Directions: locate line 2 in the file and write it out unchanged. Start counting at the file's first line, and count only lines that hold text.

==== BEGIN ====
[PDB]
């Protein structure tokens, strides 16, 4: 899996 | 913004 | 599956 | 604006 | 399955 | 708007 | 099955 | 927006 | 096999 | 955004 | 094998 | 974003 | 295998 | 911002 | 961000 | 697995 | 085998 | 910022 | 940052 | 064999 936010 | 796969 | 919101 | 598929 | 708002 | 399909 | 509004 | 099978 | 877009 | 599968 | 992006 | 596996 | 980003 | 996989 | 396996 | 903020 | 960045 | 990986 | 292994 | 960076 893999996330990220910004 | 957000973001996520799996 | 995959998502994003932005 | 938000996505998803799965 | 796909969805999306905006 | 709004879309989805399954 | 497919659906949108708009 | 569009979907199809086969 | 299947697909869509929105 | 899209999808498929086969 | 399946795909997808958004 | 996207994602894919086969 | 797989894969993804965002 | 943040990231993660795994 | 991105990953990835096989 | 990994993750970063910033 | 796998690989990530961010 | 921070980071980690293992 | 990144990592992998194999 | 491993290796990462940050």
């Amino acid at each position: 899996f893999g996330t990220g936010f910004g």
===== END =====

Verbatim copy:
């Protein structure tokens, strides 16, 4: 899996 | 913004 | 599956 | 604006 | 399955 | 708007 | 099955 | 927006 | 096999 | 955004 | 094998 | 974003 | 295998 | 911002 | 961000 | 697995 | 085998 | 910022 | 940052 | 064999 936010 | 796969 | 919101 | 598929 | 708002 | 399909 | 509004 | 099978 | 877009 | 599968 | 992006 | 596996 | 980003 | 996989 | 396996 | 903020 | 960045 | 990986 | 292994 | 960076 893999996330990220910004 | 957000973001996520799996 | 995959998502994003932005 | 938000996505998803799965 | 796909969805999306905006 | 709004879309989805399954 | 497919659906949108708009 | 569009979907199809086969 | 299947697909869509929105 | 899209999808498929086969 | 399946795909997808958004 | 996207994602894919086969 | 797989894969993804965002 | 943040990231993660795994 | 991105990953990835096989 | 990994993750970063910033 | 796998690989990530961010 | 921070980071980690293992 | 990144990592992998194999 | 491993290796990462940050």